Entertainment Magazine

Review #3155: Covert Affairs 2.14: “Horse to Water”

Posted on the 23 November 2011 by Entil2001 @criticalmyth

Contributor: John Keegan

One of the better subplots of the season has been the strained relationship between Annie and her sister Danielle. Rather than using it as a basis for stripping away one of the elements of the show necessary to reflect Annie’s humanity, the writers have explored the tension and its implications in more detail than I would have anticipated. So setting up a case that brings all of those emotions to the forefront was a great idea.

Review #3155: Covert Affairs 2.14: “Horse to Water”

Granted, the execution wasn’t perfect. Annie may still be suffering from the side effects of her suppressed agency after exposure to Eyal in the previous episode, but her objections to Joan’s orders were about as subtle as a brick to the head. It’s one thing to feel as though you are compromised under a given set of mission parameters. It’s actually smart to bring that sort of thing up to your superior, so adjustments can be made to keep the right talent in the field with the right kind of support. Outright refusing to follow orders is a bit different.

It’s almost as if the writers didn’t trust the audience to recognize the tension created by the parallel between Annie’s external/internal conflicts, even though the more subtle approach would have sent the stronger message. It’s much like Grace’s little code message to her sister towards the end; they might as well have flashed a warning message on the screen saying “Suspicious dialogue! Pay attention!”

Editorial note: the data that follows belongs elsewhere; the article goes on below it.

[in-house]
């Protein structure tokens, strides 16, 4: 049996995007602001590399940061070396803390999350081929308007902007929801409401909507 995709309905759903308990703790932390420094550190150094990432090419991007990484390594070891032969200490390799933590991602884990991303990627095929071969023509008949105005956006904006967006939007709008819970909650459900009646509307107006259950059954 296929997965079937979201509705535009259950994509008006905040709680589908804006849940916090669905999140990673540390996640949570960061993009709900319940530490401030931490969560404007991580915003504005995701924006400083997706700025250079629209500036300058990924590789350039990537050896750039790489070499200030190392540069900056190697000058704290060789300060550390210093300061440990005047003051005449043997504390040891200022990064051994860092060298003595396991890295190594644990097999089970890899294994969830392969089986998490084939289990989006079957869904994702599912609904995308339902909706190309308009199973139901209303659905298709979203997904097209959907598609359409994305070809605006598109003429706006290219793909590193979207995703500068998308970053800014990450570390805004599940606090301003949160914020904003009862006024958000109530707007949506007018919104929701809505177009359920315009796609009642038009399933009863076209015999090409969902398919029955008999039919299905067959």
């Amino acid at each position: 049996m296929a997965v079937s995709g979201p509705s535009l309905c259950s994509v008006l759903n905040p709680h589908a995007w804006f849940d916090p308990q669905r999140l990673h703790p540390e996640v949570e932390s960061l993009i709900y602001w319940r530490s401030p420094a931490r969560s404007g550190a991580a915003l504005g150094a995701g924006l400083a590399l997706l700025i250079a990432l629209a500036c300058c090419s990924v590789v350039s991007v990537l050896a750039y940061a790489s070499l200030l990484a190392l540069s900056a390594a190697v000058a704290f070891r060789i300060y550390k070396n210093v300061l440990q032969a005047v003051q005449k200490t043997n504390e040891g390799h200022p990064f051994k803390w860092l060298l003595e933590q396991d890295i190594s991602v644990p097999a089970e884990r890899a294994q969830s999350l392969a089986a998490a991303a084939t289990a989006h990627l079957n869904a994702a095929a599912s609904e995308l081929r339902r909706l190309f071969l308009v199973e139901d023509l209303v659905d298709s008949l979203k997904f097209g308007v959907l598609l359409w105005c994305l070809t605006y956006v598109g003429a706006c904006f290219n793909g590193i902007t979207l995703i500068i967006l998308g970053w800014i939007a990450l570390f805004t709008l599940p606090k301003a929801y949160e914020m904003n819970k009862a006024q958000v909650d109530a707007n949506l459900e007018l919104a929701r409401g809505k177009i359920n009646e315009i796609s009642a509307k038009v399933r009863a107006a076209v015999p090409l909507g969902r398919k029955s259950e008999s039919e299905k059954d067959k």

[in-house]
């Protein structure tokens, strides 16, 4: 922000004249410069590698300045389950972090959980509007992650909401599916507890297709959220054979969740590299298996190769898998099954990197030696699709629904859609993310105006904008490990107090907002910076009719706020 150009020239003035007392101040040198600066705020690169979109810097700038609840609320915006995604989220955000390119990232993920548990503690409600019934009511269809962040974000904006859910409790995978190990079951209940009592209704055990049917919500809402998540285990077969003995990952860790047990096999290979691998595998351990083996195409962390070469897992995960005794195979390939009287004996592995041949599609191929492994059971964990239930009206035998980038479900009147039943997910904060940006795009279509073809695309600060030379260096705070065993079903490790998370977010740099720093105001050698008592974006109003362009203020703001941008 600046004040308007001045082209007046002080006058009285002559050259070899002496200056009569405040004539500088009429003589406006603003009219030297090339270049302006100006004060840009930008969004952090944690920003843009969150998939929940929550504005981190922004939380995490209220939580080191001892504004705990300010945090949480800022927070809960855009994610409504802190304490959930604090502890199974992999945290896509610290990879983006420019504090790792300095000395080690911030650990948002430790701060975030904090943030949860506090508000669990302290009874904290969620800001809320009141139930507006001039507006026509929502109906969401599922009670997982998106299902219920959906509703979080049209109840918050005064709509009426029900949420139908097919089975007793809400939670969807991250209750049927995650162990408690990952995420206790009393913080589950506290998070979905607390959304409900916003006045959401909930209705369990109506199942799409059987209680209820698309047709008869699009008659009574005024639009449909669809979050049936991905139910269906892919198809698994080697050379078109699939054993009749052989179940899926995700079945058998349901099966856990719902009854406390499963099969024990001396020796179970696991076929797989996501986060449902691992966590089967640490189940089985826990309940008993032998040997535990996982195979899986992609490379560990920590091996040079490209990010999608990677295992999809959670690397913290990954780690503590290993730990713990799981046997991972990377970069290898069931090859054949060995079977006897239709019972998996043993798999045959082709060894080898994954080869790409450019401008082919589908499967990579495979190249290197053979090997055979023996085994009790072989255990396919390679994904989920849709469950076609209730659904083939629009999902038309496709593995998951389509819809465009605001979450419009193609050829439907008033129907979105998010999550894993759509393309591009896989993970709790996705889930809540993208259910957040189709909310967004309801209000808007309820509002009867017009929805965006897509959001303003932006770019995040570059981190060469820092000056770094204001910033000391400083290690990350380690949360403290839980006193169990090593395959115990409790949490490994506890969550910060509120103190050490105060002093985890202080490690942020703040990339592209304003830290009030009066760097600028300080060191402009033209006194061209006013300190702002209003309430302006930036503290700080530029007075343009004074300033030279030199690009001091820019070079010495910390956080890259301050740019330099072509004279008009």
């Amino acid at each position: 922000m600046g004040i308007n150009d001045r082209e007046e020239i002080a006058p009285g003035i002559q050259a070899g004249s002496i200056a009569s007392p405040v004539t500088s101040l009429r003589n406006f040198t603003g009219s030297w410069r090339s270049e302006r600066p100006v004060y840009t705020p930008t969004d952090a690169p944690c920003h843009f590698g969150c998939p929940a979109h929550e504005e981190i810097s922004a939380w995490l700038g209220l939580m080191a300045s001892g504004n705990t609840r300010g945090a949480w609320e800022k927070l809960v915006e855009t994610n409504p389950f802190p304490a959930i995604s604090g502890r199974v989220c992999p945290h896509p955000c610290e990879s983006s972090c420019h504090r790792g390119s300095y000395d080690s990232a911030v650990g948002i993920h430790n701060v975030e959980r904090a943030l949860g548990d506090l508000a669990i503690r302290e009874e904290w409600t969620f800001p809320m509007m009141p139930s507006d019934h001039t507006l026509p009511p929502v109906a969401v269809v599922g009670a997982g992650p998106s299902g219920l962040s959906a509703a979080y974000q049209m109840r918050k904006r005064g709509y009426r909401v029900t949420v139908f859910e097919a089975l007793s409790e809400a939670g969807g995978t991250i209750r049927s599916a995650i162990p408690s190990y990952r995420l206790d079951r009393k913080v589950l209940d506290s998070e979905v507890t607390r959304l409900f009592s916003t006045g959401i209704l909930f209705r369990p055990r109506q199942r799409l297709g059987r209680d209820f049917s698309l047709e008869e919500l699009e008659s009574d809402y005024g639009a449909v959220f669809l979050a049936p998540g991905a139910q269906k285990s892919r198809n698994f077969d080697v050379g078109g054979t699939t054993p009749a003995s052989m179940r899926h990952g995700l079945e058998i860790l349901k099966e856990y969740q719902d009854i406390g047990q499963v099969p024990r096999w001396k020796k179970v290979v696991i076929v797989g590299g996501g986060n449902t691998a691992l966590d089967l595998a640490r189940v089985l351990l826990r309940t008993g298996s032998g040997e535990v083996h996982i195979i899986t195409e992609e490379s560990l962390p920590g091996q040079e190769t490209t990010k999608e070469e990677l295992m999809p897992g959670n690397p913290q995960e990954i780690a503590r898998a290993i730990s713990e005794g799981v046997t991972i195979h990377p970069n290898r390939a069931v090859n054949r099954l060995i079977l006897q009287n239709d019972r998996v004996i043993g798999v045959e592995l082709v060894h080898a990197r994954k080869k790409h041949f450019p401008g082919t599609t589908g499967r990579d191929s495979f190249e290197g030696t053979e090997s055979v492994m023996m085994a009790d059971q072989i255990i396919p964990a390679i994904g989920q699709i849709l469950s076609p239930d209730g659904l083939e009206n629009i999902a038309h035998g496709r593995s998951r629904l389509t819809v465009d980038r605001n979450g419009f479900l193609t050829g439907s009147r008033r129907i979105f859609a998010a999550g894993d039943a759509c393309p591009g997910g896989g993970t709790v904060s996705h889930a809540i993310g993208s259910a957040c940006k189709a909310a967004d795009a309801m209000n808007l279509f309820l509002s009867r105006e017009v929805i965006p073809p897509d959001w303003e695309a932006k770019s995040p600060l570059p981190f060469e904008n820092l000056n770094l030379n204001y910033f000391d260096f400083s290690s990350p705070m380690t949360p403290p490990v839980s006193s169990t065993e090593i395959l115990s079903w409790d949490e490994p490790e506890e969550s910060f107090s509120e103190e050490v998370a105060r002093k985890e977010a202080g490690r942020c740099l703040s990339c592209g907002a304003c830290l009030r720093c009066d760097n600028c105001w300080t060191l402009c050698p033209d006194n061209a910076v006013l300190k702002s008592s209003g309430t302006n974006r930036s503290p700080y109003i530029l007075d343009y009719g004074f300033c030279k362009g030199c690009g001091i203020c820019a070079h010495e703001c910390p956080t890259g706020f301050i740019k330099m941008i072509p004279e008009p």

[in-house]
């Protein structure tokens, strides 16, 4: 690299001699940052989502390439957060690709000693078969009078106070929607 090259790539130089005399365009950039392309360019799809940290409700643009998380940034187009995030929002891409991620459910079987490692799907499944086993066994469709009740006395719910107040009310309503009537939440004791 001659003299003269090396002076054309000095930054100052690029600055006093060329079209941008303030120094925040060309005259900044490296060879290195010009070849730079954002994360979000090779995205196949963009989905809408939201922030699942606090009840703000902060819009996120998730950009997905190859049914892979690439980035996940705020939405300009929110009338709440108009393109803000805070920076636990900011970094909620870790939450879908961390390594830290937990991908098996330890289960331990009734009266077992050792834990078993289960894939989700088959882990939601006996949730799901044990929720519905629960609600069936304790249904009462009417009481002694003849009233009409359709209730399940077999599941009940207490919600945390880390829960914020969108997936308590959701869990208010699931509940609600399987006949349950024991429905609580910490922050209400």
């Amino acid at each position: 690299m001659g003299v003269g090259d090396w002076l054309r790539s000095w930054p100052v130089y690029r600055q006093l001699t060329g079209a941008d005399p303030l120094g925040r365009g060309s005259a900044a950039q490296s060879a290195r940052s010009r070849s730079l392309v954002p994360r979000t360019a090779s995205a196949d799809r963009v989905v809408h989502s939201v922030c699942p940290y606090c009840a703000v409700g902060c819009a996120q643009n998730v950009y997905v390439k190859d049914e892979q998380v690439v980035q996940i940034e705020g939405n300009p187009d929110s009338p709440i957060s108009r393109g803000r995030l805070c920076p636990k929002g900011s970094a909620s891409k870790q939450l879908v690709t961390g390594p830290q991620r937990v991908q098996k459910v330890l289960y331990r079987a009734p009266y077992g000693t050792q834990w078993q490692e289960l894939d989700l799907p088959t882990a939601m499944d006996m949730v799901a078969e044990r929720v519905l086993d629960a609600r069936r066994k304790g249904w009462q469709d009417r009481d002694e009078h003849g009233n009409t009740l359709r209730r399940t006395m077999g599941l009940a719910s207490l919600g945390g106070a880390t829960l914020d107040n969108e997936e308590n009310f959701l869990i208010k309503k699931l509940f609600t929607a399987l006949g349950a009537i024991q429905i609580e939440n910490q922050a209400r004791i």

Regardless of all that, I couldn’t help but enjoy how this put Annie through the ringer. It was certainly a more convincing personal struggle than her conflicted actions in the previous episode. And the whole question of what effect being the CIA might have on a family, raised earlier in the season, is now once more front and center. In fact, a lot of this serves to put Annie on a course to reconsider and rededicate her choice to work in the agency. (As her decision to get firearms training indicates.)

Meanwhile, Jai continues to make his moves behind the scenes, and those moves have never felt so questionable and disturbing. His awkward conversation with Auggie is a rather telling reflection of his own lack of experience with such underhanded dealings, but serves to communicate to the audience how far he’s willing to go. Stealing Auggie’s assets thus becomes a somewhat chilling move. We’re not sure of Jai’s endgame, and that’s what makes it more intriguing. That it is becoming vaguely threatening to Annie’s world is an important consideration.

I’ve also noticed that Joan is taking more and more of a central role in Annie’s development. I think this is one reason that the series has improved this season, because it adds an important layer to their professional relationship. Could Joan see herself in Annie, back when she first began her field career? I think it’s rather likely, which makes the conflict in this episode all the more interesting. And should Jai make a play to recruit Annie, it would mean a lot more due to the preparation.

Writing: 2/2
Acting: 2/2
Direction: 2/2
Style: 1/4

Final Rating: 7/10

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